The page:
Opposition to a 100-unit apartment complex for senior citizens on the city's northeast side was strong enough to convince National Church Residences to pull its plans for the project.

The company informed neighbors of the 4.6-acre site at the northeast corner of Highland Drive and Kenny Road about its decision June 22. The tentative plans called for construction of a two- and three-story apartment complex for people 62 and older.

In a letter to "neighbors and partners," NCR Vice President of Housing Development Matt Rule said his organization's vision was to develop senior housing "in partnership with the broader Upper Arlington community to address the growing needs of Upper Arlington seniors," but concerns and pressure from opponents scuttled plans for what was to be called Highland Village.

"Over the last 45 days, we have listened and also heard some residents express thoughtful concerns and questions about the proposed density and corresponding traffic," Rule stated in the letter. "In addition, significant pressure has been applied upon the seller, their family legacy and their family business. Recently, the trajectory of the dialogue has become disconcerting.

"It has been, and will always be, our intention to work in partnership with the community to serve Upper Arlington seniors," Rule wrote. "Based on the aforementioned, and in collaboration with the seller, at this time we have decided not to pursue senior residential housing at this site. We have jointly agreed to release each other from our contractual obligations."

Rule declined to discuss the nature of the "pressure" applied to members of the Rutherford family, which owns the site and which operates Rutherford Funeral Homes and Crematories throughout central Ohio.

A representative of the Rutherford family also declined comment.

However, among comments on a private social network website, nextdoor.com, which featured discussions about the Highland Village project, some raised the prospect of placing "Boycott Rutherford Funeral Home" signs in their yards.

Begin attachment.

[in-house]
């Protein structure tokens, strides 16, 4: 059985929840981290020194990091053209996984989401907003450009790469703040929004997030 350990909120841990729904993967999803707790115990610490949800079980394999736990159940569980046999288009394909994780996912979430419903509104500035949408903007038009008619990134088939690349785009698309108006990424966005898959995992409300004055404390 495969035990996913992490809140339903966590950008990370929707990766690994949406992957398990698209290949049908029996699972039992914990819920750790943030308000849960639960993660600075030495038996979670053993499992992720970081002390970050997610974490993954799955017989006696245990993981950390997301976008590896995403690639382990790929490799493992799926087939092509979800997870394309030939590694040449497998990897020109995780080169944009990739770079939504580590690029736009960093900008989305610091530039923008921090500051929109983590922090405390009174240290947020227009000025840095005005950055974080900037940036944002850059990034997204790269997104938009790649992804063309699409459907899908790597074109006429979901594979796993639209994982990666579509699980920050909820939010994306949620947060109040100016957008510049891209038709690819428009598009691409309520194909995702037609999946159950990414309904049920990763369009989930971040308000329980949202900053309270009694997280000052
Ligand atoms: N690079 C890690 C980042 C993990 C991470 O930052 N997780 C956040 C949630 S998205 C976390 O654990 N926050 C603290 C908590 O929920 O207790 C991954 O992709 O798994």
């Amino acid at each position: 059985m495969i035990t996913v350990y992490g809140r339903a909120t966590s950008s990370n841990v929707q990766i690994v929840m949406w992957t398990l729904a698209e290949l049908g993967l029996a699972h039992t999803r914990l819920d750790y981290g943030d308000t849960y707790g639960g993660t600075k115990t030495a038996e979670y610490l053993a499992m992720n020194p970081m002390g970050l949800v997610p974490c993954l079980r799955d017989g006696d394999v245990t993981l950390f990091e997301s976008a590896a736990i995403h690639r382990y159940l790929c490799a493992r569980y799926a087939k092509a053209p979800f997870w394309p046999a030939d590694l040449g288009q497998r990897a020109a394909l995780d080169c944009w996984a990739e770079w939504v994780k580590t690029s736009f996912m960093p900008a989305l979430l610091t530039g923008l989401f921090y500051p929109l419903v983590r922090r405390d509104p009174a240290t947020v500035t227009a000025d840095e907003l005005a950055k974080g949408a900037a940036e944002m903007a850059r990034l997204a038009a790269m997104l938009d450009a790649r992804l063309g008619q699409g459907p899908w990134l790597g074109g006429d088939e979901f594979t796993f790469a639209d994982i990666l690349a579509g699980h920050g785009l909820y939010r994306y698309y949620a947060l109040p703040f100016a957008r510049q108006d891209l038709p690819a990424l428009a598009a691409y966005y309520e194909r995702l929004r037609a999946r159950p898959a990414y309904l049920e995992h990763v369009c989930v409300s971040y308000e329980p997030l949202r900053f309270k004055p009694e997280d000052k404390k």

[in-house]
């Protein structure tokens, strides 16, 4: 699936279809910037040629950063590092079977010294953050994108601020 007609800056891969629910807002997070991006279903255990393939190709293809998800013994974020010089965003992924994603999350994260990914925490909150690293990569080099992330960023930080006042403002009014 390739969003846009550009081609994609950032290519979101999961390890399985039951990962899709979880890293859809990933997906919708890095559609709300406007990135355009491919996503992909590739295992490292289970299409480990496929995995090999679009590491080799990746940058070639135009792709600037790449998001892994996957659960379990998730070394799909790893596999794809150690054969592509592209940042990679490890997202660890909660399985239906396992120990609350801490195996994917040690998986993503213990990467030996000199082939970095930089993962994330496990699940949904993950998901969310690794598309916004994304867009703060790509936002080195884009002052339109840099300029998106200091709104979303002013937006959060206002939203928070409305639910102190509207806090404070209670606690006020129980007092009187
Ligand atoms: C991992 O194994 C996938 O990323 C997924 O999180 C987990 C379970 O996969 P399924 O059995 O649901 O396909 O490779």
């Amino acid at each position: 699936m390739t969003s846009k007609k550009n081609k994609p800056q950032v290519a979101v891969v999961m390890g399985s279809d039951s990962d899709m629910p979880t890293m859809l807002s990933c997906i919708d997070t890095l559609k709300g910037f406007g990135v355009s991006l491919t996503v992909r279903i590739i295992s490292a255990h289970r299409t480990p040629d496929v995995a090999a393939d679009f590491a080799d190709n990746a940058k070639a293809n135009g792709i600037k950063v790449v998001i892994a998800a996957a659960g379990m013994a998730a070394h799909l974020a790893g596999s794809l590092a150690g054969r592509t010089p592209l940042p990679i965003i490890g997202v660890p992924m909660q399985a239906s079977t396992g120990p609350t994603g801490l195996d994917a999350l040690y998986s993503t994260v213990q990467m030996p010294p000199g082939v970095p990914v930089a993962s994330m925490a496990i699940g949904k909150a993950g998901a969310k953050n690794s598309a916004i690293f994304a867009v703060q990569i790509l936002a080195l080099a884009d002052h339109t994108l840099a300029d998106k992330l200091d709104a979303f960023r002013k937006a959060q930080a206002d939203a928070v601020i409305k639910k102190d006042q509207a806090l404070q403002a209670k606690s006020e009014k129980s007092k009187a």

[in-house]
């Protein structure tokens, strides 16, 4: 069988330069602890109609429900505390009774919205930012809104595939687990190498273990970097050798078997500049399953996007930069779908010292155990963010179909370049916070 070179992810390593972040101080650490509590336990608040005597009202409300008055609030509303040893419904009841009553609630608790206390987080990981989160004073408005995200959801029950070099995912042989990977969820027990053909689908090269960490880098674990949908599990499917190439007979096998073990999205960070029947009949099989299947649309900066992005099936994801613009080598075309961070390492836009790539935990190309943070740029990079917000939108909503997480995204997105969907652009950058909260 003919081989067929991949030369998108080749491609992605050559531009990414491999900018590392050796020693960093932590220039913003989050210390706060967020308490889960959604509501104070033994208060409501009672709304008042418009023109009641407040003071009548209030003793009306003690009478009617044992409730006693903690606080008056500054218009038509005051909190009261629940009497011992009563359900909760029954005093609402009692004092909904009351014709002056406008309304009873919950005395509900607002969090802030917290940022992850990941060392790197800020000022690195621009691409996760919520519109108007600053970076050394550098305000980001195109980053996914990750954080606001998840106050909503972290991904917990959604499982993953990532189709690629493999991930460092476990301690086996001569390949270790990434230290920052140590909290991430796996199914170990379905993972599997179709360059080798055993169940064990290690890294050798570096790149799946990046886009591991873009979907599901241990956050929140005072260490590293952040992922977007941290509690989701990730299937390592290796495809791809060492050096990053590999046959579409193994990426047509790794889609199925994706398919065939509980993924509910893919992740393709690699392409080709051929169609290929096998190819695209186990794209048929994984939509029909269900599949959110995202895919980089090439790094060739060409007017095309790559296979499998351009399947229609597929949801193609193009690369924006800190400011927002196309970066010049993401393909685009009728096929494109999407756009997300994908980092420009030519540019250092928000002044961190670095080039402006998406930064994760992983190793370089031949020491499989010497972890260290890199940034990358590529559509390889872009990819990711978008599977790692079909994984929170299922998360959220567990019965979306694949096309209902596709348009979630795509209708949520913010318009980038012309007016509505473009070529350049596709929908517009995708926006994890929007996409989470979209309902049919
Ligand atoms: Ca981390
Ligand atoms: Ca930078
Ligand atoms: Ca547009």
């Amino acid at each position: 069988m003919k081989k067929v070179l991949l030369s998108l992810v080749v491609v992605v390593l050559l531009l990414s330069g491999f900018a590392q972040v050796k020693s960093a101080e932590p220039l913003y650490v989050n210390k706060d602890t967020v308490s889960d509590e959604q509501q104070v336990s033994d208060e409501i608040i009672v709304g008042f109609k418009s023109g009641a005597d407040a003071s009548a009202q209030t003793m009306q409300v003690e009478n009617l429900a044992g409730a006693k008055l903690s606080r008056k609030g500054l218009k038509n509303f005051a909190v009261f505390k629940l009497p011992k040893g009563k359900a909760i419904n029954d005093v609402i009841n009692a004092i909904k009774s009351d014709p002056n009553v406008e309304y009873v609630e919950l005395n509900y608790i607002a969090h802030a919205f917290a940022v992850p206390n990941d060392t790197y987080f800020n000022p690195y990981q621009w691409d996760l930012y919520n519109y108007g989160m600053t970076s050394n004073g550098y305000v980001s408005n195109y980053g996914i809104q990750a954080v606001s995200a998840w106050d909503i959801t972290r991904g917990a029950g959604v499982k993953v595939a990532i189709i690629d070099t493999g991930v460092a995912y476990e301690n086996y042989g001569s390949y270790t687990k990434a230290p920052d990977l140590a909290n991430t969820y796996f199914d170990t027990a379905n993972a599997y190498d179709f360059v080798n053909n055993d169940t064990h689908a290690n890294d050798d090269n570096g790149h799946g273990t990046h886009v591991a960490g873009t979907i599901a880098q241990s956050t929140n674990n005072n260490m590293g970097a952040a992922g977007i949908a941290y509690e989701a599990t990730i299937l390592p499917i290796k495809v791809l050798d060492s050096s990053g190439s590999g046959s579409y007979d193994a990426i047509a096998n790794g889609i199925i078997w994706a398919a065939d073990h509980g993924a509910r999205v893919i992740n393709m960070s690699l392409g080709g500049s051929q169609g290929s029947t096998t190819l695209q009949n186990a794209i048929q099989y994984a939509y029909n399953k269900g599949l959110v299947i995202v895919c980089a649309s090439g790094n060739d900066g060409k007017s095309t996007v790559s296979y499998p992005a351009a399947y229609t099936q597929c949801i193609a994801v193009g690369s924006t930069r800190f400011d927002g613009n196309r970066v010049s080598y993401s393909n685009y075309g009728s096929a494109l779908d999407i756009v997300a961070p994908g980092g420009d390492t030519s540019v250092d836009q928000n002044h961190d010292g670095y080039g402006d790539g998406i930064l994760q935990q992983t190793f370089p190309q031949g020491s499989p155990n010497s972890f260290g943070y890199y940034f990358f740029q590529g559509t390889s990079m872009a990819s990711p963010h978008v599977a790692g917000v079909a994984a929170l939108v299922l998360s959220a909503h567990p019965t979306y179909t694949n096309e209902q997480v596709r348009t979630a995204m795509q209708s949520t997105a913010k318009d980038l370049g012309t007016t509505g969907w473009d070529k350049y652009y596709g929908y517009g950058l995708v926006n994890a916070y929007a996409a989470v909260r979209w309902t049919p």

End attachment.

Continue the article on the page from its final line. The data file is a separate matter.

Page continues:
Kelley Stone, a Highland Drive resident who opposed the Highland Village concept, said she wasn't aware of any formal campaign to boycott Rutherford Funeral Homes, but acknowledged such an effort was "suggested" online.

She added she was pleased the project wouldn't proceed, and said its size and use wouldn't fit the character of the surrounding single-family houses in the neighborhood.

"We are grateful that NCR recognized the concerns of the Highland Drive neighborhood," Stone said. "I can only speak for my family, but we would love to see the property utilized as it is zoned: single-family homes."

Stone and her husband, Tim, hosted an informal meeting with neighbors and three Upper Arlington City Council members June 15 to learn more about the city's process for reviewing a potential proposal to rezone the site to permit the Highland Village project.

Stone said more than 120 residents attended, and many were concerned about the impact such a development would have on neighborhood traffic and property values.

"I believe that both NCR and the seller were surprised with the number of residents who opposed the development so early in the proposal process," she said. "A three-story, 100-unit apartment complex in a single-family neighborhood simply did not fit the character of the neighborhood. It was spot rezoning."

Earlier this month, Upper Arlington Senior Planning Officer Chad Gibson said he couldn't comment specifically on the Highland Village concept because a rezoning application hadn't been filed with the city.

But generally speaking, he said, the city's master plan "does recognize the need for additional senior housing in the community."

Rule said June 23 he wasn't aware of alternate plans to develop the site at Highland and Kenny, but said NCR remains committed to addressing the housing needs of Upper Arlington seniors "in partnership" with the community.

"At this point, I'm not sure what the sellers' next step will be," Rule said. "For us, this was always about how we could better serve the residents of Upper Arlington.

"We hope we were able to advance that discussion and raise awareness about the need for residential, senior housing in Upper Arlington. We don't think seniors should be embarrassed when home ownership is no longer feasible, and I think we were able to correct some misconceptions about what senior rental housing is."